For the past 20 years, Ted Turner has been quietly buying up large chunks of the western United States. He has become the single largest landowner in North America with more than 2 million acres.
Now with his latest purchase in Mullen, Neb., Turner also has access to the Ogallala Aquifer -- the world's largest underground water system.
The Aquifer lies under parts of eight states in the Great Plains, and has enough water to cover the entire country to a depth of 2 feet. Turner owns land on top of major sections of the Aquifer, which could be a growing source of power in the water-starved West.
What Does He Want to Do With All That Water?
He's been called "Ted the Terrible" and the "Mouth of the South" and many question his motives.
No one knows what to expect next from the man who started CNN, bought the Atlanta Braves franchise, pledged to give $1 billion of his own fortune to the United Nations and is personally trying to restore North America's buffalo population to its level before the West was won.
"Some people are ascribing all kinds of motives to Ted. That he's going to control the water and therefore the rest of the state," said Turner biographer Porter Bibb. "This guy is utterly unpredictable. He's also a little bit bizarre."
His staff said their boss doesn't have a secret agenda -- he just wants to be a rancher and a conservationist. But each big buy only heightens the anxiety and gives rise to conspiracy theories, the most ominous of which hold that the swashbuckling Atlanta executive is bent on putting Nebraska ranchers and farmers out of business.
Not Everyone Is Happy
Turner now owns land in 11 states, with most of his holdings in New Mexico, Nebraska, Montana and South Dakota. Throughout the area he is helping efforts to reintroduce or save not just buffalo, but cutthroat trout, wolves, black-footed ferrets and other fauna and flora that once filled the Plains.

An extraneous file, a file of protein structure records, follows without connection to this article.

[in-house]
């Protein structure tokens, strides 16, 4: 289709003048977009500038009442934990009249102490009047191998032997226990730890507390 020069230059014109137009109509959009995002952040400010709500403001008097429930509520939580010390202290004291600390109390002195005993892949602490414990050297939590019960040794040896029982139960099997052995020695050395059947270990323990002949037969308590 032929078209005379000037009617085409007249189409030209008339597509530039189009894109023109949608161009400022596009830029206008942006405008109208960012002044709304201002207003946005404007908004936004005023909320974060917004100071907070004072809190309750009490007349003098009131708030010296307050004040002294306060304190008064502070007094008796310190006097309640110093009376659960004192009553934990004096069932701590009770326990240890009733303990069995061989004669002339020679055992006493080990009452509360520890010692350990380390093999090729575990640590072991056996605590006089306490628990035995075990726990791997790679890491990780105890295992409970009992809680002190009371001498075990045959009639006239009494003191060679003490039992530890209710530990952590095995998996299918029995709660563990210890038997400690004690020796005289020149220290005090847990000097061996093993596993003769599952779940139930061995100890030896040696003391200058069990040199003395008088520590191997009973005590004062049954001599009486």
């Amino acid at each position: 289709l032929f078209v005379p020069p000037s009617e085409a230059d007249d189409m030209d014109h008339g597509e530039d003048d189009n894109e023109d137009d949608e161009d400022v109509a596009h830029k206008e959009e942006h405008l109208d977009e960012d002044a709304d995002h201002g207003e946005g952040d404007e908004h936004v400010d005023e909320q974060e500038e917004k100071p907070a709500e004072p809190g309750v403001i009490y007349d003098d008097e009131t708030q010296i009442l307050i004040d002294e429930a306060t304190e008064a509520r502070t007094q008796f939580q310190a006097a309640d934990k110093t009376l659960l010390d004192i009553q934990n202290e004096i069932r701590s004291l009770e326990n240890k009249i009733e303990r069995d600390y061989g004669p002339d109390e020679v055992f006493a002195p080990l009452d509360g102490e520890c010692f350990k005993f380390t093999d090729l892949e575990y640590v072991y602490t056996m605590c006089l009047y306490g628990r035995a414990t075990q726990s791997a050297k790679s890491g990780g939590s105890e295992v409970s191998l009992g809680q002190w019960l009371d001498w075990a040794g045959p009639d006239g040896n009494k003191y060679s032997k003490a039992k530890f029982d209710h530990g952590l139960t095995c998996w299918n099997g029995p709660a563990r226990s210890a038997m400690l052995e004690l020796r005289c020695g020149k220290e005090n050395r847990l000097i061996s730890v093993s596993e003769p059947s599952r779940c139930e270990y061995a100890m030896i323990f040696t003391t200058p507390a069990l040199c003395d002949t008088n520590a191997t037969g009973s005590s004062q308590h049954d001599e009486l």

He has founded the Turner Endangered Species Fund and worked with the Wildlands Project, an environmental group that wants to create a continentwide network of nature preserves to save endangered species.
But some local governments are worried that by turning yet more land into wildlife refuges, it will take tax money away from already cash-starved communities.
Others have complained that Turner's vast wealth allows him to outbid local ranchers, making it impossible for them to expand or maintain their family farms. His purchases are even said to drive up prices for land he's not even interested in buying, putting it out of reach of locals. In Nebraska, some have accused him of trying to drive ranchers out of business.
But Mike Phillips, executive director of the Turner Endangered Species Fund, told The Associated Press that Turner is just a "doggone serious rancher" dedicated to preservation of the environment.
Turner, of course, is also a businessman and he has also used his acquisitions to make money, which his spokesman concedes is one of the driving forces behind his acquisitions. His elk hunting ranch in New Mexico offers weeklong excursions for a cool $12,000 per person. He has opened more than 50 Ted's Montana Grill restaurants that feature bison meat. His source for the meat? Turner owns 45,000 bison, the largest herd in the country.
"As long as he has the resources, he'll continue to amass resources," concluded Porter.
The Associated Press contributed to this report.